Cyclones' Anderson debuts with 10 K's in relief

Mets left-hander shines after joining team from Frontier League

Marty Anderson is the 36th Florence Freedom player to sign with a Major League team, and the third this season. (Brooklyn Cyclones)

By Chris Tripodi / MiLB.com | July 7, 2017 11:33 PM

One week ago, Marty Anderson was pitching for the Florence Freedom in the independent Frontier League. On Friday night, he dominated for Class A Short Season Brooklyn in his affiliated Minor League debut.

The Mets' prospect struck out 10 over four innings of one-hit relief in the Cyclones' 4-3 loss to Staten Island at MCU Park. Anderson recorded seven consecutive outs via strikeout as he threw 37 strikes among 63 pitches.


Gameday box score


"My expectations were just to do what I was doing in the Frontier League because every outing was successful for me and I wanted to take that to the Minors," the 24-year-old left-hander said. "Once I got my foot in the door, I wanted to make sure I enhanced everything and made them use their bats."

Anderson replaced Jose Carlos Medina to start the sixth with Brooklyn trailing, 4-0. Leonardo Molina led off with a single to left before catcher Scott Manea picked him off at first. Anderson struck out four of the next five batters with Cody Brown's groundout to first in the seventh representing the only contact for the Yankees.

The 6-foot-1, 175-pounder struck out the side in the eighth before walking Molina to start the ninth. Anderson proceeded to fan the next three batters he faced. All in all, the final seven batters he retired were by way of the strikeout.

"The zone in the Frontier League was a little bit tighter and that helped me; I noticed it's wider here in short-season," Anderson said. "I just stayed in the lower half of the zone and the umpire was giving me good calls, so I gained momentum off that. They weren't seeing pitches well and I kept all my off-speed pitches down, and when I needed to I flipped the curve in for a strike and that set them all up.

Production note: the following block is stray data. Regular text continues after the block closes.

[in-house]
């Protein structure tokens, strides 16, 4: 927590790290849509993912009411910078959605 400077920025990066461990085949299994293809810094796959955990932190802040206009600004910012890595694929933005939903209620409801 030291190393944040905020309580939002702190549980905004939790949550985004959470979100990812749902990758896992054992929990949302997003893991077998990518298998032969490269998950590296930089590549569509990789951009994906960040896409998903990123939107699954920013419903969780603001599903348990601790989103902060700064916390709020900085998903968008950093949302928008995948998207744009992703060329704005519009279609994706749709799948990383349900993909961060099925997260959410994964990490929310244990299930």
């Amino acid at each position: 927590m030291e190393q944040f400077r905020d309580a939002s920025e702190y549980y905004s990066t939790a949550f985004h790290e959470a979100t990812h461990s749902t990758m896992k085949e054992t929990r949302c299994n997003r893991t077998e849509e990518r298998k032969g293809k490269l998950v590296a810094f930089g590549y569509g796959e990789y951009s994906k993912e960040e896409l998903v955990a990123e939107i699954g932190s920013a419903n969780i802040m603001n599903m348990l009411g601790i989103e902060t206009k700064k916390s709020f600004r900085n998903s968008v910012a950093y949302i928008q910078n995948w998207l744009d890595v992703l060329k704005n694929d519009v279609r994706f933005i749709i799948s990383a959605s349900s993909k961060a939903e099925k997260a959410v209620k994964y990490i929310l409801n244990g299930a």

"And the fans, for sure, definitely brought me up. When the fans got loud it drove me to throw more strikes and make them use the bat."

Playing in front of a crowd of 5,002 was new for Anderson, as the Freedom drew between 2,000 and 3,000 fans "at most," according to the newest Cyclone. He played with the Garden City [Kansas] Wind in the independent Pecos League before that, who he said drew "around 300-500 fans at the most."

The road to affiliated baseball was a long one for Anderson, who attended Abraham Baldwin Agricultural College in Tifton, Georgia, after graduating high school. With his grades slipping and his velocity down, Anderson made the decision to leave school and joined the Quincy Dodgers, a men's league team in Florida.

"I wanted to practice in men's league against bigger men, and they were older and more experienced hitters," Anderson said. "My first time out there they hit me around and I just adjusted to it and that's what got me here."

Anderson tried going back to school at Chipola College in Florida. He left after the fall of 2013 due to differences between him and the coach. He looked up independent teams online, found the Wind and headed to Atlanta for a tryout.

After being promoted to the Frontier League and subsequently released, the Bainbridge, Georgia, native went to Florence's Spring Training this year and made the rotation. He went 6-2 with a 2.95 ERA in 10 appearances -- eight starts -- before the Mets signed him Saturday and added him to Brooklyn's roster Sunday.

"It was probably about my second or third outing in the starting rotation, I got my first win, my second win and I went 5-0 and just kept getting wins and having a low ERA with good run support," Anderson said. "The pitching coach [Bryan White] said, 'Keep pitching the way you are and you'll possibly get picked up, so keep doing what you're doing,' and I got lucky.

"Head coach [Dennis Pelfrey] called me and I knew I made the All-Star team for the Frontier League, which was pretty big for me in my first year in legit pro ball. He said I need you for a few things; I thought it was for the All-Star break, but it was actually for the contract for the New York Mets."

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Despite Anderson's dominant debut, the Cyclones couldn't battle back from the early deficit. Mets No. 17 prospect Ricardo Cespedes had a two-run single in the sixth to close the scoring.

Starter Daniel Alvarez (1-0) matched a career high with eight strikeouts and allowed three runs on three hits with a walk over 5 1/3 innings for Staten Island.

Chris Tripodi is an editor for MiLB.com. Follow him on Twitter @christripodi. This story was not subject to the approval of the National Association of Professional Baseball Leagues or its clubs.

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